British sentimentality and aesthetic nostalgia came to the rescue of the ruined setting, the beacon of different dreams in Southall. English Heritage, a national organisation that safeguards architectural treasures looked at the faux-Chinese exterior and the deco interior of the building and decided to spend £135,000 on its restoration.


In 2001 the building reopened as the Himalaya Palace with three screens devoted to Bollywood blockbusters. The theatre was now as swanky as anything in the West End with the added attraction of the restored architecture of George Coles who designed its present appearance in 1929.


Sitting in the Himalaya Palace to watch Singh is Kinng sometime in the first decade of this century was strange. My friends and I had gone for the experience of the deco theatre, to appreciate as well as be sardonically critical (to take the piss, to be truthful) of the film and then eat at our favourite restaurant— the Brilliant. The theatre was virtually empty. The film was of the genre of pure entertainment that more and more cynical Indian audiences, seeking the definition of their souls and roles from realms and dimensions other than filmistan, watch.


Why weren’t they watching this one? Three good reasons. Any number of video channels by then aired any Indian film you wanted, even the latest ones on some demand arrangement. Then, Southall is by most measures the largest DVD bootleg market for Hindi films in the known world. Perhaps the most important factor of all is that the young, from teenagers to people in the third of their Shakespearean seven ages, and perhaps even those in their fourth and fifth, watch American and British films. Less attention on the Hindi. They are in that limited sense bicultural.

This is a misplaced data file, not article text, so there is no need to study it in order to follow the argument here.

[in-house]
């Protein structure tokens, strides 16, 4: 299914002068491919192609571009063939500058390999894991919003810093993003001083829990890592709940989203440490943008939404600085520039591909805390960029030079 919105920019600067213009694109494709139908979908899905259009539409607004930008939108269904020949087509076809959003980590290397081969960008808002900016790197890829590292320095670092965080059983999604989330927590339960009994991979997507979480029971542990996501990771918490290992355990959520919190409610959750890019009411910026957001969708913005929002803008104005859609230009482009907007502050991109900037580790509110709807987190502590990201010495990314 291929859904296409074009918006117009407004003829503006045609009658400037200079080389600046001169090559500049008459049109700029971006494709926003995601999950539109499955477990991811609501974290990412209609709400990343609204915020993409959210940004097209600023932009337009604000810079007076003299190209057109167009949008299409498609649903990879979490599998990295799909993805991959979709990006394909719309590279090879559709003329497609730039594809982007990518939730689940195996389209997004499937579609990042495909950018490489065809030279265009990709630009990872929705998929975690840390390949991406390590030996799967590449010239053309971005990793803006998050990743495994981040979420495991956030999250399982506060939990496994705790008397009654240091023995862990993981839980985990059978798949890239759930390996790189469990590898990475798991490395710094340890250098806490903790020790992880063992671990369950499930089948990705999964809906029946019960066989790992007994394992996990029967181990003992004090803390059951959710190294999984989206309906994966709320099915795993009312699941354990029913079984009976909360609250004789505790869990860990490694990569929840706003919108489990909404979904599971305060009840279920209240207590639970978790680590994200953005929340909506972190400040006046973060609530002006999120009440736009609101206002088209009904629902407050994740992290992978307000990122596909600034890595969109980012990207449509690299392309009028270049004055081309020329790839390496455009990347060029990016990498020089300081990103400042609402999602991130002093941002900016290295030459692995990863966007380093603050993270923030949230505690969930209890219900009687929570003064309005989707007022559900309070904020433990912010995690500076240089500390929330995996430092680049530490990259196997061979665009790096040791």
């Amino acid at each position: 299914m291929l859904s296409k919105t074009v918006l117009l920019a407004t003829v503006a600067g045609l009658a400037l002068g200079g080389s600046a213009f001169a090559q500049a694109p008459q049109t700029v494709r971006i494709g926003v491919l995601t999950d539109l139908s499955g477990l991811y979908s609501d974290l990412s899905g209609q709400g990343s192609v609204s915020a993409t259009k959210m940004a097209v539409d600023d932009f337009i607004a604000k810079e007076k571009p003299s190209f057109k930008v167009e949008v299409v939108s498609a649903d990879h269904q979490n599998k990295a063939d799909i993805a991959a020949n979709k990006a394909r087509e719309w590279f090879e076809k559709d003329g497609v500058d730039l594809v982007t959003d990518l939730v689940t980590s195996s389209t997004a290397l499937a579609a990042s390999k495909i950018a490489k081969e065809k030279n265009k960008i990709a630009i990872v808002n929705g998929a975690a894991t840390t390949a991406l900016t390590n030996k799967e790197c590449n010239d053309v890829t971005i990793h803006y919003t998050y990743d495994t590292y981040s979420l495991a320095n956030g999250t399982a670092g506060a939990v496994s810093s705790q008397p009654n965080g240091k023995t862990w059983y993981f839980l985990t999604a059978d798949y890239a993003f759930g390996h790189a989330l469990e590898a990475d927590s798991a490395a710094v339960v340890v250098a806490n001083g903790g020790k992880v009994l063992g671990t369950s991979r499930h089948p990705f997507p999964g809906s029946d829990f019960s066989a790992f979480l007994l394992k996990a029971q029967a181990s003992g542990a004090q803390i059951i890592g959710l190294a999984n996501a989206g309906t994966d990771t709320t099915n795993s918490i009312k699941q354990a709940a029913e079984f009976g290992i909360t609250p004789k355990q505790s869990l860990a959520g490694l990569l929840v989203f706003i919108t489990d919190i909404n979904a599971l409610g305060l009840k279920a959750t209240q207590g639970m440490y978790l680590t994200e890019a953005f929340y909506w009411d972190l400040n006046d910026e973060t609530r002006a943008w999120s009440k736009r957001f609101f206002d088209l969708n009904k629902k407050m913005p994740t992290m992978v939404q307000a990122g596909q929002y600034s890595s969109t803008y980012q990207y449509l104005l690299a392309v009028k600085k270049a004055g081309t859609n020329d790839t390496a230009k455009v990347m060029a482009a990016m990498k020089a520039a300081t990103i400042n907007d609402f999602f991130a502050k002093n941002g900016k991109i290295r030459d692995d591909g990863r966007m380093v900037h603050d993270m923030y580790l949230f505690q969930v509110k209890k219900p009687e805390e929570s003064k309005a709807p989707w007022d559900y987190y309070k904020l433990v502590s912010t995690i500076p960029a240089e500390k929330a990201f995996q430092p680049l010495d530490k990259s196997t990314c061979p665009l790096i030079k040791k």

The Himalaya Palace terminated business in 2010. Pass the site now and you find the plywood boards on the windows and signatures of graffiti artists on the walls.


The fortunes of the Himalaya Palace building with its ups and downs is not a metaphor for the progress of Southall which is a settlement that has, octopus-like, spread through West London and is a measure of the prosperity and mobility of the Asian community that converted this characteristic outlying limb of London into a muscular demonstration of the city’s global dimension and growth.


Indian cinema, while worshipping and pouring the money of unimaginative producers into blockbusters is fast evolving new genres of film that take observation of reality rather than the construction of myth as their raison d’etre. I am thinking of the films like Dhobi Ghat and Peepli Live or the more commercial but still observed films of Anurag Kashyap such as Gangs of Wasseypur. There are a growing number of others. These films have come to Britain but are, as of now, festival fare.


The coming year or two will determine whether Southall has a segment of its population that will begin to support their commercial exploitation in Britain. Will that lead to the Palace of the Himalayas having a new lease of life?

A small news clip covering the clash between the police and the predominantly asian community in Southall, London (April 1979)

The writer’s latest novel London Company has more on the times he writes about in this report and is now available in stores and online.

share | view in reader
Indian Jewelry
Indian Jewelry

Thanks for making such a cool post which is really very well written will be referring a lot of friends about this.

The Migrants and a Movie Hall

January 2013
By Farrukh Dhondy

Farrukh Dhondy was born in Pune, educated there and then at Cambridge University. He worked in the UK as a teacher, and as a commissioning editor for Channel 4 TV, and as a writer of books, TV and screenplays. His books include The Bikini Murders, Adultery And Other Stories, Rumi: A New Translation, Poona Company and London Company. His screenplays include Bandit Queen, Split Wide Open, Jinnah, The Rising: Mangal Pandey, Kisna and Cover Story.